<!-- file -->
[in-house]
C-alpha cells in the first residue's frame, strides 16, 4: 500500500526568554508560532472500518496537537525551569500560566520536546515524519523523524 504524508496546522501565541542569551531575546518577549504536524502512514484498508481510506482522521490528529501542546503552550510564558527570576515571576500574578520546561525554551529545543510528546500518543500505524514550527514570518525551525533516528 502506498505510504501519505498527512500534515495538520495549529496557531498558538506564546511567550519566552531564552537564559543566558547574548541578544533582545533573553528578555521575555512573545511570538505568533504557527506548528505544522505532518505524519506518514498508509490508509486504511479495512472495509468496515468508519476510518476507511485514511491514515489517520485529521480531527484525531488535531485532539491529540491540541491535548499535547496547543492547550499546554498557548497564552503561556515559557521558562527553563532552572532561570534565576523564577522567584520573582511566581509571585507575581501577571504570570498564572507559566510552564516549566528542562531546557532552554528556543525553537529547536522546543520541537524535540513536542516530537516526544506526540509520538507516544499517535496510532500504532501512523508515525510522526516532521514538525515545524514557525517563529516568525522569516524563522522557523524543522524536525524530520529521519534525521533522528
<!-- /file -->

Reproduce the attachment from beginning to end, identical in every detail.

[in-house]
C-alpha cells in the first residue's frame, strides 16, 4: 500500500526568554508560532472500518496537537525551569500560566520536546515524519523523524 504524508496546522501565541542569551531575546518577549504536524502512514484498508481510506482522521490528529501542546503552550510564558527570576515571576500574578520546561525554551529545543510528546500518543500505524514550527514570518525551525533516528 502506498505510504501519505498527512500534515495538520495549529496557531498558538506564546511567550519566552531564552537564559543566558547574548541578544533582545533573553528578555521575555512573545511570538505568533504557527506548528505544522505532518505524519506518514498508509490508509486504511479495512472495509468496515468508519476510518476507511485514511491514515489517520485529521480531527484525531488535531485532539491529540491540541491535548499535547496547543492547550499546554498557548497564552503561556515559557521558562527553563532552572532561570534565576523564577522567584520573582511566581509571585507575581501577571504570570498564572507559566510552564516549566528542562531546557532552554528556543525553537529547536522546543520541537524535540513536542516530537516526544506526540509520538507516544499517535496510532500504532501512523508515525510522526516532521514538525515545524514557525517563529516568525522569516524563522522557523524543522524536525524530520529521519534525521533522528